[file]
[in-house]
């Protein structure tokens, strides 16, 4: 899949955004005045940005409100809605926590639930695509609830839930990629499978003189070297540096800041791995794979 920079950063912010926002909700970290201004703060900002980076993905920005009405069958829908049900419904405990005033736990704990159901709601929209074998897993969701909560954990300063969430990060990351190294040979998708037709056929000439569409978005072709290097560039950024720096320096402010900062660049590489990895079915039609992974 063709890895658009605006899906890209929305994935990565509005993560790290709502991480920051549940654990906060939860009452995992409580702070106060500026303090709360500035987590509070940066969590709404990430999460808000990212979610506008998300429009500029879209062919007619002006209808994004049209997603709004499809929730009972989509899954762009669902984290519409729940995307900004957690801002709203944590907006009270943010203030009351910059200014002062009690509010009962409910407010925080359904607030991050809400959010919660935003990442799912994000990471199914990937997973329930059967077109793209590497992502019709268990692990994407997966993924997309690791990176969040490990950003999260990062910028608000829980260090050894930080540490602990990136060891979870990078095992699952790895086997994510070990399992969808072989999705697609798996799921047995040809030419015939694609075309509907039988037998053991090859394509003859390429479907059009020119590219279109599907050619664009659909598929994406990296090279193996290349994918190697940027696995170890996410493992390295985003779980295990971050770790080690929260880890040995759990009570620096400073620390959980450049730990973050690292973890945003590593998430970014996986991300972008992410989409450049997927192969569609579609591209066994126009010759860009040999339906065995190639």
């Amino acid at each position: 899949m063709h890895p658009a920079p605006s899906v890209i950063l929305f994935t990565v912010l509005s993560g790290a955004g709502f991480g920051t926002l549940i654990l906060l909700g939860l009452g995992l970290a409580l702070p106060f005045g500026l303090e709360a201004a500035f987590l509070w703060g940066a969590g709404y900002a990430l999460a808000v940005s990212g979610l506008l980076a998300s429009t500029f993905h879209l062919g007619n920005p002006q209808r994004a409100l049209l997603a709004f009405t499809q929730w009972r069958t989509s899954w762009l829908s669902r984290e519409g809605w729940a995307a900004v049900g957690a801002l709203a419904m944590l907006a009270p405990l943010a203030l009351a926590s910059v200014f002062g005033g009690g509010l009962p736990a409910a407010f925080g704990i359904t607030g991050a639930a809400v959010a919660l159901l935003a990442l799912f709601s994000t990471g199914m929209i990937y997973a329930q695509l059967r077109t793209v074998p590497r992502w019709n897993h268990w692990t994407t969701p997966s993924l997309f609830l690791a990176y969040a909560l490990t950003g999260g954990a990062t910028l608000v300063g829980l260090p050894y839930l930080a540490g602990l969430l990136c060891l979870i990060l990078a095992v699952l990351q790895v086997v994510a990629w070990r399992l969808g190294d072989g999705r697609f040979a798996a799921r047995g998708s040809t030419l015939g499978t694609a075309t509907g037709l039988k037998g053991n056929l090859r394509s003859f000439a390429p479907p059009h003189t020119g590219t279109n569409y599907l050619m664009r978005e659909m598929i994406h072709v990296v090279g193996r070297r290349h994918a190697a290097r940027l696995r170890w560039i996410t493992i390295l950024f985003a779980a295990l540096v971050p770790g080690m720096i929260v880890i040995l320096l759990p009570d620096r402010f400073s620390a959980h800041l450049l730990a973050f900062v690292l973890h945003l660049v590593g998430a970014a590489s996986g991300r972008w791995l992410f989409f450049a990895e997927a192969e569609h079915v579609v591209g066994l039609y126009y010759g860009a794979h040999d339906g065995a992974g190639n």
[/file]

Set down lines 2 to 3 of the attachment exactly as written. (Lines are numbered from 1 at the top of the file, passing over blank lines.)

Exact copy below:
């Protein structure tokens, strides 16, 4: 899949955004005045940005409100809605926590639930695509609830839930990629499978003189070297540096800041791995794979 920079950063912010926002909700970290201004703060900002980076993905920005009405069958829908049900419904405990005033736990704990159901709601929209074998897993969701909560954990300063969430990060990351190294040979998708037709056929000439569409978005072709290097560039950024720096320096402010900062660049590489990895079915039609992974 063709890895658009605006899906890209929305994935990565509005993560790290709502991480920051549940654990906060939860009452995992409580702070106060500026303090709360500035987590509070940066969590709404990430999460808000990212979610506008998300429009500029879209062919007619002006209808994004049209997603709004499809929730009972989509899954762009669902984290519409729940995307900004957690801002709203944590907006009270943010203030009351910059200014002062009690509010009962409910407010925080359904607030991050809400959010919660935003990442799912994000990471199914990937997973329930059967077109793209590497992502019709268990692990994407997966993924997309690791990176969040490990950003999260990062910028608000829980260090050894930080540490602990990136060891979870990078095992699952790895086997994510070990399992969808072989999705697609798996799921047995040809030419015939694609075309509907039988037998053991090859394509003859390429479907059009020119590219279109599907050619664009659909598929994406990296090279193996290349994918190697940027696995170890996410493992390295985003779980295990971050770790080690929260880890040995759990009570620096400073620390959980450049730990973050690292973890945003590593998430970014996986991300972008992410989409450049997927192969569609579609591209066994126009010759860009040999339906065995190639």
């Amino acid at each position: 899949m063709h890895p658009a920079p605006s899906v890209i950063l929305f994935t990565v912010l509005s993560g790290a955004g709502f991480g920051t926002l549940i654990l906060l909700g939860l009452g995992l970290a409580l702070p106060f005045g500026l303090e709360a201004a500035f987590l509070w703060g940066a969590g709404y900002a990430l999460a808000v940005s990212g979610l506008l980076a998300s429009t500029f993905h879209l062919g007619n920005p002006q209808r994004a409100l049209l997603a709004f009405t499809q929730w009972r069958t989509s899954w762009l829908s669902r984290e519409g809605w729940a995307a900004v049900g957690a801002l709203a419904m944590l907006a009270p405990l943010a203030l009351a926590s910059v200014f002062g005033g009690g509010l009962p736990a409910a407010f925080g704990i359904t607030g991050a639930a809400v959010a919660l159901l935003a990442l799912f709601s994000t990471g199914m929209i990937y997973a329930q695509l059967r077109t793209v074998p590497r992502w019709n897993h268990w692990t994407t969701p997966s993924l997309f609830l690791a990176y969040a909560l490990t950003g999260g954990a990062t910028l608000v300063g829980l260090p050894y839930l930080a540490g602990l969430l990136c060891l979870i990060l990078a095992v699952l990351q790895v086997v994510a990629w070990r399992l969808g190294d072989g999705r697609f040979a798996a799921r047995g998708s040809t030419l015939g499978t694609a075309t509907g037709l039988k037998g053991n056929l090859r394509s003859f000439a390429p479907p059009h003189t020119g590219t279109n569409y599907l050619m664009r978005e659909m598929i994406h072709v990296v090279g193996r070297r290349h994918a190697a290097r940027l696995r170890w560039i996410t493992i390295l950024f985003a779980a295990l540096v971050p770790g080690m720096i929260v880890i040995l320096l759990p009570d620096r402010f400073s620390a959980h800041l450049l730990a973050f900062v690292l973890h945003l660049v590593g998430a970014a590489s996986g991300r972008w791995l992410f989409f450049a990895e997927a192969e569609h079915v579609v591209g066994l039609y126009y010759g860009a794979h040999d339906g065995a992974g190639n």